Short story inspired by Elinor Stanley, Constellation Head, 2020 part of the exhibition Onlooking at Kupfer Project Space in London. The exhibition is now closed due to lockdown but the works can be viewed online.
When he finished writing the story he disappeared and made me promise I would never read it. Not that reading a story tattooed on the back of one’s own head would be a feat easy to accomplish. But I am sure I could do it with the right dose of motivation. I never tried it though. I mean, I never tried reading it with my eyes. I did try feeling the words with my hands, guessing them. That was allowed. I think. He’d said nothing about not touching the words. Besides, I’d felt some of the words as he wrote them, as he imprinted them on my head. Some letters tickled me. Letters with tails like a and y. Their tails tickled me. I remember a really long word he hid behind my ear. There were a couple of y’s in it. I asked him what the word was. He told me. I had to check the meaning in the dictionary. Something about the study of imaginary animals. I shrugged. Who wastes their time studying things that don’t exist?
Others had imprinted on my head before. Some had coloured it, others had scratched it. I’d even had the inside of it washed. Some of these imprints had had a lasting impact on me. Some made me do things I was only too happy to do at the time but now I regret them deeply. Nothing like what he did though. Whatever he put on my head seemed to have seeped through my hair follicles to the inside of my head.
I was glad he’d left something of his behind. With me. On me. In me. I decided to let my hair grow. Protect his gift. Cover his words. Hide them from me. Hide them from the temptation of breaking a promise.
When the tattooist came back I was waiting tables. It’d been years. My hair was really long. Halfway down my back. I had to tie it in a pony tail. Customers who saw me from behind thought I was a woman.
“I need your head,” he said.
He helped me shave it and I lent it to him.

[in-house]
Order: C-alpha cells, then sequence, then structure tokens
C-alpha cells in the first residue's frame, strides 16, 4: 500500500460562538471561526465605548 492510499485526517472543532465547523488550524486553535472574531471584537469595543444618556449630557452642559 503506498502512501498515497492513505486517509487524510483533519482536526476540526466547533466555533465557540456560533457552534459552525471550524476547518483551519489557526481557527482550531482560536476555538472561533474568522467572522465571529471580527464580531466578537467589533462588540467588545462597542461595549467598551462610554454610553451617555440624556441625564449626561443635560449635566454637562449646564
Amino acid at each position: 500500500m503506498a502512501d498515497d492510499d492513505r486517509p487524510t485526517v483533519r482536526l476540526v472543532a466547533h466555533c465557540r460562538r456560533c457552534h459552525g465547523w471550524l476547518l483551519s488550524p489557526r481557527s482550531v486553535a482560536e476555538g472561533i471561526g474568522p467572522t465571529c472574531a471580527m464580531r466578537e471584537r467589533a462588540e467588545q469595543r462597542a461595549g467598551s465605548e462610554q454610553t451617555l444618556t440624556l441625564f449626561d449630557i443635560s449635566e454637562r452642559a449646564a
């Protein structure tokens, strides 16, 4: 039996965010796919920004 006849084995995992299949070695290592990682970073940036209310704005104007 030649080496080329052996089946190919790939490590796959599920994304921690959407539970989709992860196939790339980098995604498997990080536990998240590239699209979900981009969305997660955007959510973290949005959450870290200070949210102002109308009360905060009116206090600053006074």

“Are you finally going to tell me the story?” I said.
“The story on my head.”
“It’s not a story,” he said, “it’s a map.”
“But there are words in it,” I said.
“Yes, but it’s a map.”
“A map for what?”
“That I can’t tell you.”
I would know soon enough. I couldn’t lend him my head without the rest of my body, so I went with him where the map led. It wasn’t far. Right in the middle of town. An abandoned tube station. He knew how to get in. Once we were a good kilometre into the tunnel we stopped.
“It’s here,” he said.
I knew better than to ask what was here. So I let him search my head with his torch and find whatever it was he was looking for. He crouched down over one of the tracks. It was loose. And under it there was a hole about the size of a saucer. He squeezed his hand through it and pulled out a dirty cloth bag tied with a red string.
“What is it?” I said.
“The remains,” he said.
I was starting to fear for my life. He laughed. A sorcerer’s laughter.
“Don’t worry,” he said.
I didn’t know where my bravery was coming from. He shook his head.
“It’s time I let them free,” he said.
He opened the bag and poured on his hand a fine gold powder that illuminated the tunnel. I watched his handsomeness in the golden light. He blew the powder over me and as he did I felt the traces on my head come alive. I wanted to touch it but I couldn’t dare. Tiny things sprouted out of my head and carrying my thoughts and my tattoo with them they crawled down my back onto the floor. The map disappeared from my head.
“Disabled ants?” I said.
“Disabled? It depends on the point of view,” he said, “they might only have three legs but they have a tail, a horn and one another.”
“Do they? I think that’s just the way they walk.”
“Anyway, what can ants do?” I said.
There was a cute smirk on his face.
“A single one can’t do much,” he said.
I looked at the thousands of creatures and their little horns the size of chia seeds glowing blue in the dark like fireflies, constantly proliferating. There was a harmony to their limping. They seemed synchronised.
“Together they can change things.”